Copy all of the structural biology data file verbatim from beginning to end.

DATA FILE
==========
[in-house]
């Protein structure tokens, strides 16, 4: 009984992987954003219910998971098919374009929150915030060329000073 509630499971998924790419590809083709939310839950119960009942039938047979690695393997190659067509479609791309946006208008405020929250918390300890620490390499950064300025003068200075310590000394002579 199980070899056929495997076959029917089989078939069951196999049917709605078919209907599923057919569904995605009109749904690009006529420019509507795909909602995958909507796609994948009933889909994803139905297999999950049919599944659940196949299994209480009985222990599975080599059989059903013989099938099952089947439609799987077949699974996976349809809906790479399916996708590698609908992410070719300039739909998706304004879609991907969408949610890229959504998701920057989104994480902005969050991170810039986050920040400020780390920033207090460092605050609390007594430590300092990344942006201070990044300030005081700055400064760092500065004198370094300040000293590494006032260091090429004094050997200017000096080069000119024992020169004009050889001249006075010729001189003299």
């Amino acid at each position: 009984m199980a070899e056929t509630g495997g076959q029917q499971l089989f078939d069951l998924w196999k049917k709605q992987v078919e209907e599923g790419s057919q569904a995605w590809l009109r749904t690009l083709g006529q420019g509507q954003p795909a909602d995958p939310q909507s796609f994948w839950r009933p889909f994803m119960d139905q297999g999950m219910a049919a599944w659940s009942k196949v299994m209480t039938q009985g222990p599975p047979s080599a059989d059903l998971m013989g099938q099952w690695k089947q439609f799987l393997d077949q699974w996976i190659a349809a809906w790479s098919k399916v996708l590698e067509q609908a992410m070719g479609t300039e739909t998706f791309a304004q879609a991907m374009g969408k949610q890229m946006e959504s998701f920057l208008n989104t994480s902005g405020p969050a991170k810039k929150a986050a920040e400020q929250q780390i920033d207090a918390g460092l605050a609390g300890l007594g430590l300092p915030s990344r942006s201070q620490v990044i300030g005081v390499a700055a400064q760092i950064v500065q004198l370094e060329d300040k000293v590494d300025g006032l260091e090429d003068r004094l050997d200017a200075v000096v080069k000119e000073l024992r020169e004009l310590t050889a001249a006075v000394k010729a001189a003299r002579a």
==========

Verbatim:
[in-house]
């Protein structure tokens, strides 16, 4: 009984992987954003219910998971098919374009929150915030060329000073 509630499971998924790419590809083709939310839950119960009942039938047979690695393997190659067509479609791309946006208008405020929250918390300890620490390499950064300025003068200075310590000394002579 199980070899056929495997076959029917089989078939069951196999049917709605078919209907599923057919569904995605009109749904690009006529420019509507795909909602995958909507796609994948009933889909994803139905297999999950049919599944659940196949299994209480009985222990599975080599059989059903013989099938099952089947439609799987077949699974996976349809809906790479399916996708590698609908992410070719300039739909998706304004879609991907969408949610890229959504998701920057989104994480902005969050991170810039986050920040400020780390920033207090460092605050609390007594430590300092990344942006201070990044300030005081700055400064760092500065004198370094300040000293590494006032260091090429004094050997200017000096080069000119024992020169004009050889001249006075010729001189003299």
């Amino acid at each position: 009984m199980a070899e056929t509630g495997g076959q029917q499971l089989f078939d069951l998924w196999k049917k709605q992987v078919e209907e599923g790419s057919q569904a995605w590809l009109r749904t690009l083709g006529q420019g509507q954003p795909a909602d995958p939310q909507s796609f994948w839950r009933p889909f994803m119960d139905q297999g999950m219910a049919a599944w659940s009942k196949v299994m209480t039938q009985g222990p599975p047979s080599a059989d059903l998971m013989g099938q099952w690695k089947q439609f799987l393997d077949q699974w996976i190659a349809a809906w790479s098919k399916v996708l590698e067509q609908a992410m070719g479609t300039e739909t998706f791309a304004q879609a991907m374009g969408k949610q890229m946006e959504s998701f920057l208008n989104t994480s902005g405020p969050a991170k810039k929150a986050a920040e400020q929250q780390i920033d207090a918390g460092l605050a609390g300890l007594g430590l300092p915030s990344r942006s201070q620490v990044i300030g005081v390499a700055a400064q760092i950064v500065q004198l370094e060329d300040k000293v590494d300025g006032l260091e090429d003068r004094l050997d200017a200075v000096v080069k000119e000073l024992r020169e004009l310590t050889a001249a006075v000394k010729a001189a003299r002579a």